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EX-32.2 - EXHIBIT 32.2 - Energy Transfer, LPetp-03x31x2016xexx322.htm
EX-32.1 - EXHIBIT 32.1 - Energy Transfer, LPetp-03x31x2016xexx321.htm
EX-31.2 - EXHIBIT 31.2 - Energy Transfer, LPetp-03x31x2016xexx312.htm
EX-31.1 - EXHIBIT 31.1 - Energy Transfer, LPetp-03x31x2016xexx311.htm

 
UNITED STATES
SECURITIES AND EXCHANGE COMMISSION
Washington, D.C. 20549
FORM 10-Q
(Mark One)
ý
QUARTERLY REPORT PURSUANT TO SECTION 13 OR 15(d) OF THE SECURITIES EXCHANGE ACT OF 1934
For the quarterly period ended March 31, 2016
or
¨
TRANSITION REPORT PURSUANT TO SECTION 13 OR 15(d) OF THE SECURITIES EXCHANGE ACT OF 1934
Commission file number 1-11727
ENERGY TRANSFER PARTNERS, L.P.
(Exact name of registrant as specified in its charter)
Delaware
 
73-1493906
(State or other jurisdiction of
incorporation or organization)
 
(I.R.S. Employer
Identification No.)
8111 Westchester Drive, Suite 600, Dallas, Texas 75225
(Address of principal executive offices) (zip code)
(214) 981-0700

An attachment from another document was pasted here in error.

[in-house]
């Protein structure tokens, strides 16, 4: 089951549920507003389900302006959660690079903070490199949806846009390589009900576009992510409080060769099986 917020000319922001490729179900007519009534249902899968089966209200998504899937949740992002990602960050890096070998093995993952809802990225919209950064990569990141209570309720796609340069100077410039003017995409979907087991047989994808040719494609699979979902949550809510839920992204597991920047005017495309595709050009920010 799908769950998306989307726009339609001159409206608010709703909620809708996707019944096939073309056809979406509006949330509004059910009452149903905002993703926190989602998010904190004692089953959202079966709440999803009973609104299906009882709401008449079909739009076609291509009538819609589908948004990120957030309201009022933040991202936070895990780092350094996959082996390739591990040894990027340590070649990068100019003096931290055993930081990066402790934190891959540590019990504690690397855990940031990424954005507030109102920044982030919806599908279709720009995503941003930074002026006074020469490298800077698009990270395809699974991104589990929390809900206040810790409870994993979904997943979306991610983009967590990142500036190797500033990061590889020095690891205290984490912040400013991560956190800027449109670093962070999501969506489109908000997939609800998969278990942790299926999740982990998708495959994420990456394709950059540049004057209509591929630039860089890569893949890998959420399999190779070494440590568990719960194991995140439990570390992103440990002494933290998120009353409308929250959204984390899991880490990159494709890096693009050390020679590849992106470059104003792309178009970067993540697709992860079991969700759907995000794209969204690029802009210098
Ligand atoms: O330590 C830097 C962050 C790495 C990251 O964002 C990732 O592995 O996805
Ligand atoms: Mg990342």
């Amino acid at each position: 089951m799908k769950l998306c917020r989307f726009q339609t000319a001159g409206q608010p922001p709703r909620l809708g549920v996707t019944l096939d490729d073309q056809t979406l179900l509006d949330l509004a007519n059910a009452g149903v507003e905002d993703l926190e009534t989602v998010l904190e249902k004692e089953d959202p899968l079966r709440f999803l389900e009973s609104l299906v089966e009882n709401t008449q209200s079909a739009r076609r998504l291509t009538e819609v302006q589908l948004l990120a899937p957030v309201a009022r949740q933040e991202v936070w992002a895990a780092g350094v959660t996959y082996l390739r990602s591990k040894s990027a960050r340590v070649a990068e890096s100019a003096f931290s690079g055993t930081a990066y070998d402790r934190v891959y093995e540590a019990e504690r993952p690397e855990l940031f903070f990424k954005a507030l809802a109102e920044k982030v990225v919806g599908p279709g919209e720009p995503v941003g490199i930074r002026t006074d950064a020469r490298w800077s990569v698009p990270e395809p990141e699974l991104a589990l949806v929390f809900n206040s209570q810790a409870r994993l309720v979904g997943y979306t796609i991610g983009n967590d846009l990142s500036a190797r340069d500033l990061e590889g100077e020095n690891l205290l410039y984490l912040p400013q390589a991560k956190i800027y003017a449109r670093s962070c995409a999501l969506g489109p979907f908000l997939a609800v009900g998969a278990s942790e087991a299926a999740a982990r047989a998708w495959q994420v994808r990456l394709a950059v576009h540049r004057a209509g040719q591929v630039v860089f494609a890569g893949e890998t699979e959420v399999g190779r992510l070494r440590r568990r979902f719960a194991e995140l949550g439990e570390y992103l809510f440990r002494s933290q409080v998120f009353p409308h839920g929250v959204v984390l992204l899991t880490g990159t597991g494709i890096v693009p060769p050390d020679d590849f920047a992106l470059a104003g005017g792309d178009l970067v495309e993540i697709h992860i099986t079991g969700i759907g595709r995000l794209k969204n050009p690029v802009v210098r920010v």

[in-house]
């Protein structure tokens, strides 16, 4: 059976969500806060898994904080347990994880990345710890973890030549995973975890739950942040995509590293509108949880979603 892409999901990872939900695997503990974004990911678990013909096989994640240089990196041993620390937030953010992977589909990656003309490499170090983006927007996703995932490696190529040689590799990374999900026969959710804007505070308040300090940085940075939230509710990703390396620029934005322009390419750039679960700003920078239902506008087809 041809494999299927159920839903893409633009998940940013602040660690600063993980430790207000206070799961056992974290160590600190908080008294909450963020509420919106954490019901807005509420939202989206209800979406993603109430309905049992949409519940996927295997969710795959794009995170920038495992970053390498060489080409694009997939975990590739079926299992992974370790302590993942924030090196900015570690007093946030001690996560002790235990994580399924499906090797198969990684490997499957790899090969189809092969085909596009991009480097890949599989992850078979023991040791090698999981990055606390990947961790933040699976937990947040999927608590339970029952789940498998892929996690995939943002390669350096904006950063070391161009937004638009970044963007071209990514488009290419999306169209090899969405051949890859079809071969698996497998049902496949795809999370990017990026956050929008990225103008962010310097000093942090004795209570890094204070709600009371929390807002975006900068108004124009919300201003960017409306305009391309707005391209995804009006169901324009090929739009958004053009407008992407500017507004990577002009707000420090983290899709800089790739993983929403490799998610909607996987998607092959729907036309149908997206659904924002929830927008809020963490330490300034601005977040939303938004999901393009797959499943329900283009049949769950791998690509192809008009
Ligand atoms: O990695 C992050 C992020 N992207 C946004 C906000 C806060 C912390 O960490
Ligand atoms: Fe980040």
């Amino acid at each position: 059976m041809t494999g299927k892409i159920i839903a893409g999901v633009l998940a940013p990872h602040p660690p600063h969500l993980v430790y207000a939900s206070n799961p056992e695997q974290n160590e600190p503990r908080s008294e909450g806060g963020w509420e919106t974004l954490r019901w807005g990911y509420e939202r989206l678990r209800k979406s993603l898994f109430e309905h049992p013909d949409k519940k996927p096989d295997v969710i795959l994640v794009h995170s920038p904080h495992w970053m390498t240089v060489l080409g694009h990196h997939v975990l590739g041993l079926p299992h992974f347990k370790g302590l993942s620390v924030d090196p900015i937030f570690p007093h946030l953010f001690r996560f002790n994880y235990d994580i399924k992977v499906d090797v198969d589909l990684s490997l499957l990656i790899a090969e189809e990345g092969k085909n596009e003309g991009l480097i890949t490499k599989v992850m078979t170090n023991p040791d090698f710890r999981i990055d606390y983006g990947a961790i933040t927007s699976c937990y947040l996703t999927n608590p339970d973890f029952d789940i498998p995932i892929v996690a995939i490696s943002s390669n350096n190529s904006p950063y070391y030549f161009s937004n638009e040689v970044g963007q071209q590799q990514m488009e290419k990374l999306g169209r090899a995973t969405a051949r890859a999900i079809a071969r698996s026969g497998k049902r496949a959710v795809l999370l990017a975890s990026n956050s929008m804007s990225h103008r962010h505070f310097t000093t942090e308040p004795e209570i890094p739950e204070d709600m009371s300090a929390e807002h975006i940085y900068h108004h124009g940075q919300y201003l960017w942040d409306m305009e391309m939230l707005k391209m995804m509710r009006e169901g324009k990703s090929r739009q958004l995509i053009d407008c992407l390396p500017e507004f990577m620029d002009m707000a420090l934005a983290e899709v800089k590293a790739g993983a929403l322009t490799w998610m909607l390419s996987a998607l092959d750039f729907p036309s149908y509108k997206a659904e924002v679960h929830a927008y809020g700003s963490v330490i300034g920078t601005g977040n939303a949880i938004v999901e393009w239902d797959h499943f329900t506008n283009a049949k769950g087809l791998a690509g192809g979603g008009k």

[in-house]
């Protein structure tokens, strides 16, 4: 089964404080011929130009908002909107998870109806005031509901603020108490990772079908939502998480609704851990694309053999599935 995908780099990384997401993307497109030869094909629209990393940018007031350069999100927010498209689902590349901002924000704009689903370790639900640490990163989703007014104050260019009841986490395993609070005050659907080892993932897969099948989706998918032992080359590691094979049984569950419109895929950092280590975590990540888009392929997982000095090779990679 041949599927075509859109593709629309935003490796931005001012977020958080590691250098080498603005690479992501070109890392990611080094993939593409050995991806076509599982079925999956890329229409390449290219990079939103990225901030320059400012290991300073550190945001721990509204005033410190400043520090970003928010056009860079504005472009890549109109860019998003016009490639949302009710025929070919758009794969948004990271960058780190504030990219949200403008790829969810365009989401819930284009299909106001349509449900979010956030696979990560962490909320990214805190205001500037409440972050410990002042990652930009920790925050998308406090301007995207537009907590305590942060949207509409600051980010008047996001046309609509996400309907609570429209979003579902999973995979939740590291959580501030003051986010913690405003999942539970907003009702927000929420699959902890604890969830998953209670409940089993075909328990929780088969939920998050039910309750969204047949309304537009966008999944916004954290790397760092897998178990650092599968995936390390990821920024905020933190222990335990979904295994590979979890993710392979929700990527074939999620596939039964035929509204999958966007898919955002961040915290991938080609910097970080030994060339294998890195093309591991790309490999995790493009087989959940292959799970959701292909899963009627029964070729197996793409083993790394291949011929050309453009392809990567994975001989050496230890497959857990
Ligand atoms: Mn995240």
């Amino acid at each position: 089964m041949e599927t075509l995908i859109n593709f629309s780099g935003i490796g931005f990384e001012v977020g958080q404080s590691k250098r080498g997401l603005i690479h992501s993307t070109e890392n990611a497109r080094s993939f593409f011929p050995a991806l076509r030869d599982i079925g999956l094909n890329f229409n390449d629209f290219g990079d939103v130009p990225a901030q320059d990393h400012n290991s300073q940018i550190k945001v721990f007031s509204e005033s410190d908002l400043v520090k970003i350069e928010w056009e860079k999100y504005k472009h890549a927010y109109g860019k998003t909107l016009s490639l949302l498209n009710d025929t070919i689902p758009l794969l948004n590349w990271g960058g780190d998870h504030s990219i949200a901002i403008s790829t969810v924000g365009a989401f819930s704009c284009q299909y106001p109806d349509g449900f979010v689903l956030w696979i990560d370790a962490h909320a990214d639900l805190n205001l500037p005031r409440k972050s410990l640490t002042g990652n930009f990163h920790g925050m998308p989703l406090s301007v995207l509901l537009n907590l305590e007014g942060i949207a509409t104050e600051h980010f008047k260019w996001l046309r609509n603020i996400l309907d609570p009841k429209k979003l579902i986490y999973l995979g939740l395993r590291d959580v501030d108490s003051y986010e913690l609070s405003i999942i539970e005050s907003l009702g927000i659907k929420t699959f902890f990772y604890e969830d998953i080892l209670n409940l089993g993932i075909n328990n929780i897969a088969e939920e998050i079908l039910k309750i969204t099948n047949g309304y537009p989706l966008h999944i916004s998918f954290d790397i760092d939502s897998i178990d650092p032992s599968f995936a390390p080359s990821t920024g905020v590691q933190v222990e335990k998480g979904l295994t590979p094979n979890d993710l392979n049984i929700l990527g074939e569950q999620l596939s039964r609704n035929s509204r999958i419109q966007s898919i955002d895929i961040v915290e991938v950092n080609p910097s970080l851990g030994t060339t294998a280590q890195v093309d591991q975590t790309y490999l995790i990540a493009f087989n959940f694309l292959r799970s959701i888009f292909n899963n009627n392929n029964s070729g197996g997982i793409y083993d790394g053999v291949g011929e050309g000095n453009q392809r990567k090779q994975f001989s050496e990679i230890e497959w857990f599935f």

(Registrant’s telephone number, including area code)

Indicate by check mark whether the registrant (1) has filed all reports required to be filed by Section 13 or 15(d) of the Securities Exchange Act of 1934 during the preceding 12 months (or for such shorter period that the registrant was required to file such reports), and (2) has been subject to such filing requirements for the past 90 days.  Yes  ý    No  ¨
Indicate by check mark whether the registrant has submitted electronically and posted on its corporate Web site, if any, every Interactive Data File required to be submitted and posted pursuant to Rule 405 of Regulation S-T (§232.405 of this chapter) during the preceding 12 months (or for such shorter period that the registrant was required to submit and post such files).    Yes  ý    No  ¨